The Herald Bulletin

Evening Update


November 2, 2013

Big names entertained at Elwood opera houses

One remains today, other destroyed by fire

ELWOOD — The Elwood Opera House on Elwood's South Anderson Street operated from October 1891 to October 1902. During its 11 years of operation it was host to many of the biggest entertainment names of the time in the country.

The Elwood opera houses

The Elwood Opera House was truly a magnificent building and it is still with us. Today, very little remains of its original interior appearance when it opened for business in October 1891. Outside is a somewhat different story.

Located on the southwest corner of South A and South Anderson streets in Elwood, the front side of the three-story building retains near the top the words "OPERA HOUSE" embossed in stone proudly proclaiming for all to see the home of the once-famous theater.

The main entrance was on Anderson Street in the center of the building, as it is today. Immediately beyond the entrance is a stairway climbing to the second floor. Those stairs today, although different in appearance from the 1890s, bear evidence of the wear they incurred over a century ago when they were used by theater goers ascending them to attend the performances at the opera house on the second floor.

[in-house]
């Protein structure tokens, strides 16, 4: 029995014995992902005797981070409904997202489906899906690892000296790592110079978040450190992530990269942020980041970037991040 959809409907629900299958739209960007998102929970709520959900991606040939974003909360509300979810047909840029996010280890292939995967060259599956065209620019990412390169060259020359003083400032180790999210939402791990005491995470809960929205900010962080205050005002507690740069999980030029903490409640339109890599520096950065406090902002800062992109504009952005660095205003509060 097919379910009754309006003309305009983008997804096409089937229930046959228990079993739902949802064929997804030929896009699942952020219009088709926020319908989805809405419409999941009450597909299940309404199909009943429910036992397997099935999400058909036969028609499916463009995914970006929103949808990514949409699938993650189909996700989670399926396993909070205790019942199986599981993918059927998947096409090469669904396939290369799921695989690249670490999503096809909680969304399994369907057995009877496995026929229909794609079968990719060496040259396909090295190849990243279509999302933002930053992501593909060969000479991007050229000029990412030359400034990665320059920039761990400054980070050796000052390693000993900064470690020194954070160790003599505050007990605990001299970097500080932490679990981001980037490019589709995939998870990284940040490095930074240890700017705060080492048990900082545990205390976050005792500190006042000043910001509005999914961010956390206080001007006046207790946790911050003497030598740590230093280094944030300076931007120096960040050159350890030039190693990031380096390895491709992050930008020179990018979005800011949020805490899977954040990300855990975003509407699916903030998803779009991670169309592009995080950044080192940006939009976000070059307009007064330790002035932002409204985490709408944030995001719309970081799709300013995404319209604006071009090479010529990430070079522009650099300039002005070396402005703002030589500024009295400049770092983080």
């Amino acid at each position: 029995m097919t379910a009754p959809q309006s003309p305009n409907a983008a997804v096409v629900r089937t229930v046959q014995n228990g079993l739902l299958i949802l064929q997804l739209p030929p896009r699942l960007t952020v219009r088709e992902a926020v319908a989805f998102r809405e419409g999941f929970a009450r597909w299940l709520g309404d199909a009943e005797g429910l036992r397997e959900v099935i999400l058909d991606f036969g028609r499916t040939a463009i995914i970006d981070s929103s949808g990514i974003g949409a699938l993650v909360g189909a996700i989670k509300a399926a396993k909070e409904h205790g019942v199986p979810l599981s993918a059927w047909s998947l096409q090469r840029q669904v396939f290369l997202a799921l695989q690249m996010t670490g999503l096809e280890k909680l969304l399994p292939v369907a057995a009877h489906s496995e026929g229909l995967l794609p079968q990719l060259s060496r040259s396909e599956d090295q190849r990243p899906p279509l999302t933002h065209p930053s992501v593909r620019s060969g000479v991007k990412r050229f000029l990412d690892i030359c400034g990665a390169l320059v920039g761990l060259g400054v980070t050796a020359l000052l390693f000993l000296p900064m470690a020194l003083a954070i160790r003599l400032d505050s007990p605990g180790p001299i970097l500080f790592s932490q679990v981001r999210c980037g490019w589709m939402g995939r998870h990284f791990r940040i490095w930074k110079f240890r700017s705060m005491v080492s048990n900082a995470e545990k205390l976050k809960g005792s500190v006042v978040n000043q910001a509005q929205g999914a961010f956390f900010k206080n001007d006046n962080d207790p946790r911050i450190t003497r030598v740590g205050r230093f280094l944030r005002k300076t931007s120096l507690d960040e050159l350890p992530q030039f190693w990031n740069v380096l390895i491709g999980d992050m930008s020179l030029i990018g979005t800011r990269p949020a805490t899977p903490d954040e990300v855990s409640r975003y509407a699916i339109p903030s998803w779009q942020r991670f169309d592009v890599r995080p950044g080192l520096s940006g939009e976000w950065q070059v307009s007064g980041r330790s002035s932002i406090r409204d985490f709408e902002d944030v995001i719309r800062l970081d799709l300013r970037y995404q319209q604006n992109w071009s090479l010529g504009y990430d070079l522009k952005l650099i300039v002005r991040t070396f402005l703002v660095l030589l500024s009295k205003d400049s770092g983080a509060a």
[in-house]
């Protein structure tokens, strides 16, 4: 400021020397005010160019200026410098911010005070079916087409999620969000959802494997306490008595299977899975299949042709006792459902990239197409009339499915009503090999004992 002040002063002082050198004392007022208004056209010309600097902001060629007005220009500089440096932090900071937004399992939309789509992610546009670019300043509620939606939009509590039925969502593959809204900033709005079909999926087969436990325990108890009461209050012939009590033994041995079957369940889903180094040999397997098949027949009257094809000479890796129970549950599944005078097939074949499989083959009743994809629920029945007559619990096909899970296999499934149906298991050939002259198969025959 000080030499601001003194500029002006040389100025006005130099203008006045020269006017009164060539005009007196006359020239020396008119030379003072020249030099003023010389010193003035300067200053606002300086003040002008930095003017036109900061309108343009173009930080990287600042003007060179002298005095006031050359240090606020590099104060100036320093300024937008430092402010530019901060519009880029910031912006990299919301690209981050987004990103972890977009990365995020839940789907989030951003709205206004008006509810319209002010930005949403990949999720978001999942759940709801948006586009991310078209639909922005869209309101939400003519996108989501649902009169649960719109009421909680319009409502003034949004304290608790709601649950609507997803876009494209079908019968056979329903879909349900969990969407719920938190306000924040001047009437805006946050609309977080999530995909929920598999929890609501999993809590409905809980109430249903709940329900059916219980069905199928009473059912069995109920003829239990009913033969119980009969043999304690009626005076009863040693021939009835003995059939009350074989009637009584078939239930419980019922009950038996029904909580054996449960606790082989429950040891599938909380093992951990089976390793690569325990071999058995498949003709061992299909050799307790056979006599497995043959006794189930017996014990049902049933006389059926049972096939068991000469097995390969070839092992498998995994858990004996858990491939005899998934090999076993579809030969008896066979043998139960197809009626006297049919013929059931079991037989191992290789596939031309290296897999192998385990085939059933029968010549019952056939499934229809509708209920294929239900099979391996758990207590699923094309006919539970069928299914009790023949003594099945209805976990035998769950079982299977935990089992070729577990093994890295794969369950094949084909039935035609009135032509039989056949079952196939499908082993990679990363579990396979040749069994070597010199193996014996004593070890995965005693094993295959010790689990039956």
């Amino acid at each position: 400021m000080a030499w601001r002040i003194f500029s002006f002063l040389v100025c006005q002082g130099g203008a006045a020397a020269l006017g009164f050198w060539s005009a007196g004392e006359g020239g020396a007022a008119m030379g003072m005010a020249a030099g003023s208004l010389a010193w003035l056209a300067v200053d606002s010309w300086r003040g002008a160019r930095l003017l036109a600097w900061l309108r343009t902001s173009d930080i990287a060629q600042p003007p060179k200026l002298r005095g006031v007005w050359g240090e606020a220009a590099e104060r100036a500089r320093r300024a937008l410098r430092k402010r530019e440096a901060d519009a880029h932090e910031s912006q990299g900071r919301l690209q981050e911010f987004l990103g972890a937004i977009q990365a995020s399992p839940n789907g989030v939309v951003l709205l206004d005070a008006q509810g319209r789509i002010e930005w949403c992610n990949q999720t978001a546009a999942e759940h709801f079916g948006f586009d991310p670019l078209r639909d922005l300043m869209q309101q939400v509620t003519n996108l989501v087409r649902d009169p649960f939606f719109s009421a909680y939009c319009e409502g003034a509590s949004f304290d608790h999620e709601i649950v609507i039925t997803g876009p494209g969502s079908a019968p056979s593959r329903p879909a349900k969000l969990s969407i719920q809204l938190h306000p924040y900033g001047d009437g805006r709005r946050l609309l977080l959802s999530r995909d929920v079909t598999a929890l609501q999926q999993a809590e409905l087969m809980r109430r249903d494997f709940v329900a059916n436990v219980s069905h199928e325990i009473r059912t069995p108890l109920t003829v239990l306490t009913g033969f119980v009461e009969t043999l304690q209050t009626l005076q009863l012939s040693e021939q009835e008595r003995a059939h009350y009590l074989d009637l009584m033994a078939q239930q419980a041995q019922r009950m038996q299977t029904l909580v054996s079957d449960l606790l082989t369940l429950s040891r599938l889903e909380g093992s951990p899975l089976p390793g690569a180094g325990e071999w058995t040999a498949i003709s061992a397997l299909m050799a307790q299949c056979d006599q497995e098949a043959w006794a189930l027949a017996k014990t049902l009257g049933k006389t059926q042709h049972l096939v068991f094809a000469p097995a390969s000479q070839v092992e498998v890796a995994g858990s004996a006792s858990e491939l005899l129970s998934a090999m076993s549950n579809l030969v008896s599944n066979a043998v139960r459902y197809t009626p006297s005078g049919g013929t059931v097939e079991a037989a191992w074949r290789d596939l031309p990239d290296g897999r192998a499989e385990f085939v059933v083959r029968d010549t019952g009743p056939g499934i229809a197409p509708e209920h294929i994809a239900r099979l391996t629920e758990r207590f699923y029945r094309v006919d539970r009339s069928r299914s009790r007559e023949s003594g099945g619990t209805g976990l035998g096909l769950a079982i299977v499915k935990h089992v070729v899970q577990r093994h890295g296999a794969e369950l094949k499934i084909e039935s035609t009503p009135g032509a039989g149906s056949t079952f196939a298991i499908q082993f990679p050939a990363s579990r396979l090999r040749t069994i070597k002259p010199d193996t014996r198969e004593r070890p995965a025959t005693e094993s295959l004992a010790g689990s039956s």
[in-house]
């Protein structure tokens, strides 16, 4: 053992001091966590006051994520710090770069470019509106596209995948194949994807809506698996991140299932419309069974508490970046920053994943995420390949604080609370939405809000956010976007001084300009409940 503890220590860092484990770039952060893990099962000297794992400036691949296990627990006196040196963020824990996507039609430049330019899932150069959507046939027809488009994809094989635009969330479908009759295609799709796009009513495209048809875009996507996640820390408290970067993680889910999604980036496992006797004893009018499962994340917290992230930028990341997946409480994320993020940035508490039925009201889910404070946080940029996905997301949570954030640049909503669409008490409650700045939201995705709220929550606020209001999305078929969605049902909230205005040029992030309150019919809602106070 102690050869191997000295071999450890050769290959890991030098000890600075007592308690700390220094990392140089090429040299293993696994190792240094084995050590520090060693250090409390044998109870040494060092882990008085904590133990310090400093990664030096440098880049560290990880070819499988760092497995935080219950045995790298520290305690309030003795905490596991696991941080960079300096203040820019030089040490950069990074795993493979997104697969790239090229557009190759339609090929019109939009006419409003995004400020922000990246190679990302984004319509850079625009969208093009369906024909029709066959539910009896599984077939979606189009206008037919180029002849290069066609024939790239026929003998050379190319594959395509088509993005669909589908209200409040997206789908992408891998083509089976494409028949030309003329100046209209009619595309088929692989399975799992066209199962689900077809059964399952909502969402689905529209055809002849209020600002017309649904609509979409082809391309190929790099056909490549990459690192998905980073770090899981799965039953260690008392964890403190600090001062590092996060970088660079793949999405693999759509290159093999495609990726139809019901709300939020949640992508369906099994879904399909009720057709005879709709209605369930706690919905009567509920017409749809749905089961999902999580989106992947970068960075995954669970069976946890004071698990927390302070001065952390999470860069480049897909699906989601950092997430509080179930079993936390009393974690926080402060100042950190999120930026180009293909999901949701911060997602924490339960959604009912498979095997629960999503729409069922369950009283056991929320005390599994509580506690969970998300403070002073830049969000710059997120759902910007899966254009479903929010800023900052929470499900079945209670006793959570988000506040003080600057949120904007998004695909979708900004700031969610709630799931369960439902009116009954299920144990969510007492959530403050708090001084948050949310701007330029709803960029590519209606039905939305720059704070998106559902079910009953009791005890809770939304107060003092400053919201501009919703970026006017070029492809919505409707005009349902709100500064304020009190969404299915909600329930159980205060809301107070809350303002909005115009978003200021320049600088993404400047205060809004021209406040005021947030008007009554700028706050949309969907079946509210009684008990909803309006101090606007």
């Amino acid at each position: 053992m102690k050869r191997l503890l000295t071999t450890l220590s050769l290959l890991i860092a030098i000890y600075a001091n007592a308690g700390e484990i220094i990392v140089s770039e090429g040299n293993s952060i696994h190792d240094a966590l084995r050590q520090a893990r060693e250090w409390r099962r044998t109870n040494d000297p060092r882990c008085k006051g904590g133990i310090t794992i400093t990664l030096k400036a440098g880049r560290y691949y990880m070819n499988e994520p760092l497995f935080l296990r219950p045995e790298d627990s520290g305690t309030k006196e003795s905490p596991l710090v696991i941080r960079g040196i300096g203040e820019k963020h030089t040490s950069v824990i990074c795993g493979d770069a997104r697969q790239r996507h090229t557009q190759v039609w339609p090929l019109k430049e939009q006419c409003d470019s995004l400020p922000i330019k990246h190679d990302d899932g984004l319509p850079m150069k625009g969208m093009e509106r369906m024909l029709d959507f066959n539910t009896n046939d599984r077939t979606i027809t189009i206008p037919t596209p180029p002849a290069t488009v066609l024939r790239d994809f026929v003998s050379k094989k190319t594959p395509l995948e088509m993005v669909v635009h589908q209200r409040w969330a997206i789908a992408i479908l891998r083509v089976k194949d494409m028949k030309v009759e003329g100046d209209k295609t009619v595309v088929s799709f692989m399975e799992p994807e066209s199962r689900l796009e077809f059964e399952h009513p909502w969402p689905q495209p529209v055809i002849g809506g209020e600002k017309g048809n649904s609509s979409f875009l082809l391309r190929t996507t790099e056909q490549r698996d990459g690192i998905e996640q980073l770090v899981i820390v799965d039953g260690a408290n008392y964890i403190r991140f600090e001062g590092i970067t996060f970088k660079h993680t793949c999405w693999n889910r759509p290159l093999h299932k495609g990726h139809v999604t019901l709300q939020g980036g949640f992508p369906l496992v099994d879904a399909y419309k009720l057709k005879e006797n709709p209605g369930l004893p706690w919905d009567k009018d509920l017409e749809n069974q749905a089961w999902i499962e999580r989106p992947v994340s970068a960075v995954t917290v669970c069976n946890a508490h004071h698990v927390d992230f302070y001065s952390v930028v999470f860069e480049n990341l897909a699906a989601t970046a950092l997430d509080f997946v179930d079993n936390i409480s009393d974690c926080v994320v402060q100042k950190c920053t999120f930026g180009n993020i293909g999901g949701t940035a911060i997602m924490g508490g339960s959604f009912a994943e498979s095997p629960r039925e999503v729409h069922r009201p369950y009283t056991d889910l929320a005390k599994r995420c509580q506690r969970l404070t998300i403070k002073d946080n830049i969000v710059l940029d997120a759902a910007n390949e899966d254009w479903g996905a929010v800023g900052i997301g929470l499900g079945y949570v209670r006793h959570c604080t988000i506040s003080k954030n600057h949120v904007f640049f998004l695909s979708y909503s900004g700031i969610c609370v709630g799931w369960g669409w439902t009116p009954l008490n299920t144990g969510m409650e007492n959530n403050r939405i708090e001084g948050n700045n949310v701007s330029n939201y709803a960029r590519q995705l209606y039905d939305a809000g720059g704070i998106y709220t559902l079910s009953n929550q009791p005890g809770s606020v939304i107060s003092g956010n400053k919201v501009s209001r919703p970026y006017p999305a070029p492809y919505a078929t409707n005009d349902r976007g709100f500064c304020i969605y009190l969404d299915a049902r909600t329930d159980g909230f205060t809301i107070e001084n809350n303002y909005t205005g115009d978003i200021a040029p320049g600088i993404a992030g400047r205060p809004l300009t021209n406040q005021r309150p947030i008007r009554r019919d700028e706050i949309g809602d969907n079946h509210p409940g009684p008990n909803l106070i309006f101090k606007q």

One additional unique feature of the Elwood Opera House can be seen on the South A Street side near the rear of the building. A set of double arches appear in the brickwork suggesting that once they had a purpose long since forgotten. An examination of an 1892 opera house drawing reveals the intended purpose.

Since the opera house was located on the second floor, it would have been quite difficult to deliver items such as stage scenery, props, and other large equipage necessary to support the major productions that played there.

To circumvent this obstacle the builder, Gustav V. Kramer, provided for the delivery of such items by creating two openings on the north side underneath the west end of the building directly below the stage area on the second floor. Wagons that brought the production's equipment from the train depot to the opera house could drive underneath the stage area and unload. When empty, the wagons pulled forward a short distance and then made a ninety degree turn and exited the building through another set of arches located on the west or backside of the building. Presumably freight elevators carried the delivered items to the second floor. The procedure was then reversed when the production was done and ready to depart Elwood for the next destination.

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